Updated: December 9, 2011
Bajans were told Rihanna was performing “for free”
Thanks to an old friend for referring us back to an August 11, 2011 opinion piece in The Nation. Luigi Marshall – Kudos for making Rihanna show happen.
Mr. Marshall had very positive things to say about the Rihanna concert and we recommend that our readers have a look. One piece of info though: Mr. Marshall repeats the information given at the time that Rihanna was doing the show “for free”. According to the latest revelations, that might not have been true.
But whether Rihanna performed for free or not, as Nevermind Kurt says in his piece below, it is difficult to quantify the benefits from the Rihanna – Barbados association. Mr. Marshall falls into the trap of speculating what the numbers might have been. He pulls them right out of the air and then waves them around to illustrate how much money Bajans made because of the concert. Did 4,000 people arrive on the island just for the concert? I suppose they could have. How did they get here? They didn’t all fly into Grantley Adams in the two days prior to the concert, that’s for sure!
Could it be true that many or even most of the visitors who attended the concert were already here or planned to be here concert or not? I suppose that someone at the BTA has the ability to answer the questions about benefits and costs of the Rihanna concert. I wonder why the BTA hasn’t made a statement about that and backed it up with numbers?
The Daily Star is now repeating that Rihanna was paid for her concert and that she’ll be doing a New Year’s gig at Sandy Lane…
“The government paid Rihanna £1.25million to perform at Barbados Carnival in August as she is obviously their biggest export.
“Everyone is very excited to hear that she’ll be back again so soon and plenty of the islanders are hoping to catch a glimpse of her in town even if they can’t get into the party.”
… from The Daily Star’s Rihanna to sing for Simon Cowell
That’s £1.25 million for Rihanna… PLUS everything else
Music industry sources say that our government paid Bajan Sex Queen Rihanna £1.25 million to appear at her toned-down Kensington Oval concert last August. That’s about US$2.5 million dollars – or 5 million Bajan dollars – and it doesn’t count the venue expenses and everything else associated with the concert. The US$2.5 million dollars is just the pocket change for Rihanna and her entourage.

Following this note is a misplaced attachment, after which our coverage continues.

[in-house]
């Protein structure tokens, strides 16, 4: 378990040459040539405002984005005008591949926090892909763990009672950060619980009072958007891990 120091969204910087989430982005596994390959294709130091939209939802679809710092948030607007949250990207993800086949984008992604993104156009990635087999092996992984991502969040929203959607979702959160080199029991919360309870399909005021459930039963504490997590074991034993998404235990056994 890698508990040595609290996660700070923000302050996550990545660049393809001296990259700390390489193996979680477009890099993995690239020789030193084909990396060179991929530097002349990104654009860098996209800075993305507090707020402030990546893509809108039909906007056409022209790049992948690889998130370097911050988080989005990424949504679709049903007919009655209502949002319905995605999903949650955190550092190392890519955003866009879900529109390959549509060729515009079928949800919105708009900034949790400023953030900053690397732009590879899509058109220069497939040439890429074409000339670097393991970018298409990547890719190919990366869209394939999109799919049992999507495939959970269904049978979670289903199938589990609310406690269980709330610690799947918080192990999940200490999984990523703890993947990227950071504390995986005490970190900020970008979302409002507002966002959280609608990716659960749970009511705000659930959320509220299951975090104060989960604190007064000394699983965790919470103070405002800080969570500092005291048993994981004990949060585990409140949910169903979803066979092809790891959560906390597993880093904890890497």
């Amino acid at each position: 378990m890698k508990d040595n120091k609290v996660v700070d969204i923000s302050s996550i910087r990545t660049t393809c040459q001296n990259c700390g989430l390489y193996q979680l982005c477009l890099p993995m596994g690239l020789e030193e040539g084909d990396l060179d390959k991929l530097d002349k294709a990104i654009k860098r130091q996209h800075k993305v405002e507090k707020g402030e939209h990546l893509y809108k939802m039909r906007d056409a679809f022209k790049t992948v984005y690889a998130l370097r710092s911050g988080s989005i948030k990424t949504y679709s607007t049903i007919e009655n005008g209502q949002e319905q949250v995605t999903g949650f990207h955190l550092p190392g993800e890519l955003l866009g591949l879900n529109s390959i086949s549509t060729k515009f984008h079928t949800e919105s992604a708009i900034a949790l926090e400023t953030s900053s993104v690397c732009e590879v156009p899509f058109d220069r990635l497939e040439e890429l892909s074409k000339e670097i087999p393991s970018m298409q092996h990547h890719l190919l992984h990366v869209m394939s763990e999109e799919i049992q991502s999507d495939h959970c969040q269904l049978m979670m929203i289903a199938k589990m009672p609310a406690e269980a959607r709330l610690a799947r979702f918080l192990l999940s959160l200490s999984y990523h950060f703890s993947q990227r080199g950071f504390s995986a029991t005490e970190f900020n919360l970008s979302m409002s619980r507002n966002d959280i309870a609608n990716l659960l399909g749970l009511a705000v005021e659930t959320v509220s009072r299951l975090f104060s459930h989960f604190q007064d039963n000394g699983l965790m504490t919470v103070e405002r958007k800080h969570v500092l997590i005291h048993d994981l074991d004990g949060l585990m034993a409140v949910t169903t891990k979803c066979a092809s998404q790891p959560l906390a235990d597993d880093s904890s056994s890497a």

US$2.5 million dollars buys a whole lotta cutters and beer down at Marcia’s Place in Oistins!
But maybe US$2.5 million dollars was a good price for the Rihanna show. What do I know? So if we paid US$2.5 million of public funds to Rihanna, and the ticket sales were X number of tickets @ an average of X $ per bottom, maybe our overall cost wasn’t US$2.5 million. Or maybe not…
Did the Rihanna concert revenue go to repaying the government ‘investment’? Without Freedom of Information laws we taxpayers will never know.
The government is going to say that visitor numbers were up X% as a result of the Rihanna concert, but that’s not really verifiable with any certainty. I think that the Rihanna concert and long-term engagement by the Barbados Tourism Authority is totally unquantifiable when it comes to measuring the financial benefits to Barbados vs. the cost.
The real question I have is this…
How many people will travel to Barbados as a direct result of the US$2.5 million paid to Rihanna for a single concert in Barbados?
Real doubts about Rihanna’s value to the Barbados tourism brand
As I’ve said on BFP before, most advertising is geared to younger people not because they have disposable income, but to foster brand loyalty early on. If we’re trying to attract the hoards of screaming teenagers (primarily girls) that attend Rihanna’s concerts to be lifelong Barbados fans, then Rihanna’s name associated with Barbados tourism might yield some results in twenty years.
If, however, the BTA thinks that Rihanna’s name will yield more folks from the American midwest that the BTA said we were targeting last year, the results might be disappointing.
I have the impression that Rihanna’s fame is a hoped for opportunity on the part of the Barbados Tourism Authority that might not yield real benefits in terms of increased tourism revenue.
I’d love to be proven wrong. I’d love to see that whatever we’re paying Rihanna in tax dollars is returned ten-fold.
Prime Minister Stuart: Over to you. Show me.